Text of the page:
Alcohol Liability in Florida – Dram Shop Laws Need to be Stricter to Help Keep Drunk Drivers Off Our Highways
Every year in Florida, there are somewhere between 1,200 and 1,500 alcohol related accidents. Almost all of these accidents involve a driver who is over the legal limit (.08% BAC or Blood Alcohol Content). When drivers get behind the wheel after having too much to drink, they put everyone on the road at risk.
But what about those people who provided the alcohol to someone they already knew was drunk and knew had to drive home? Aren’t they somehow responsible for the injuries caused by the drunk driver?
In Florida, the answer is “not often.”
Florida statute § 768.125 states that individuals or companies who sell or serve alcohol are not liable for injuries or damages caused by the drunk driver except in two situations.
If the drunk driver was under the age of 21, the individual who served the alcohol can be held liable for the damages. The statute does not contain any knowledge requirement, presumably because the serving party has a duty to ensure that everyone they sell or provide alcohol to is of legal age to consume it.
The second exception is that parties who serve a person who they know is “habitually addicted to the use of any or all alcoholic beverages” may be liable for injury and damages caused as a result of the intoxication. In these cases, the courts have held that there is an obvious foreseeable risk of injury when you provide alcohol to persons who lack the ability to make responsible decisions in the consumption of alcohol. Coker v. Wal-Mart Stores, 642 So. 2d 744 (Fla. 1994).
But Florida’s laws are not as strict on restaurants and bars as they should be. The application of this law allows a restaurant or bar to serve alcohol to customers even after the customer is intoxicated as long as they bartender does not have knowledge that the customer is “habitually addicted” to alcohol. This was true in 1995 case where a fraternal lodge was held not liable for the death of a man killed in a car crash by a driver who was routinely served 3-7 drinks when he visited the lodge. Russo v. Plant City Moose Lodge, 656 So. 2d 957 (Fla. App. 1995).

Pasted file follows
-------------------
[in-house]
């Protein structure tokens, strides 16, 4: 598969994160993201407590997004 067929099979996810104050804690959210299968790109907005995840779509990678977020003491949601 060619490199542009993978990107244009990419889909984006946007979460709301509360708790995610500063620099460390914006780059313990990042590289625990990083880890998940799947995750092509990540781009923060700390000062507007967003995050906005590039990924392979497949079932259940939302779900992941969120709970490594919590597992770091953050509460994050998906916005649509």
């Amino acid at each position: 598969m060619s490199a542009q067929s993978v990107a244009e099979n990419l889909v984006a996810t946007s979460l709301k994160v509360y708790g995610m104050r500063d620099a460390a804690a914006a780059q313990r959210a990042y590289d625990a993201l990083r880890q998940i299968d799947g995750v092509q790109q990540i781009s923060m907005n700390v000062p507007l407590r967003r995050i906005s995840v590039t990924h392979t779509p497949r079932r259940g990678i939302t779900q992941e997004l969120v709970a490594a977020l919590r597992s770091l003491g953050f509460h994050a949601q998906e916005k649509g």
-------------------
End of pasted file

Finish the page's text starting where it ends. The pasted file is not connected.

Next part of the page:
Florida should follow the lead of other states and enact stricter dram shop laws to hold bars and restaurants accountable for over-serving any patron who will leave the premises and get behind the wheel of a car. These drivers pose a danger to every other driver on the road and the bars are profiting from their over-consumption. It is time that those bars share in some of the responsibility for keeping drunk drivers off Florida’s highways.
If you or a loved one has been injured due to the negligence of others, contact David Benenfeld, an experienced Florida attorney, today at (954) 677-0155 or (866) 943-5766 for legal advice.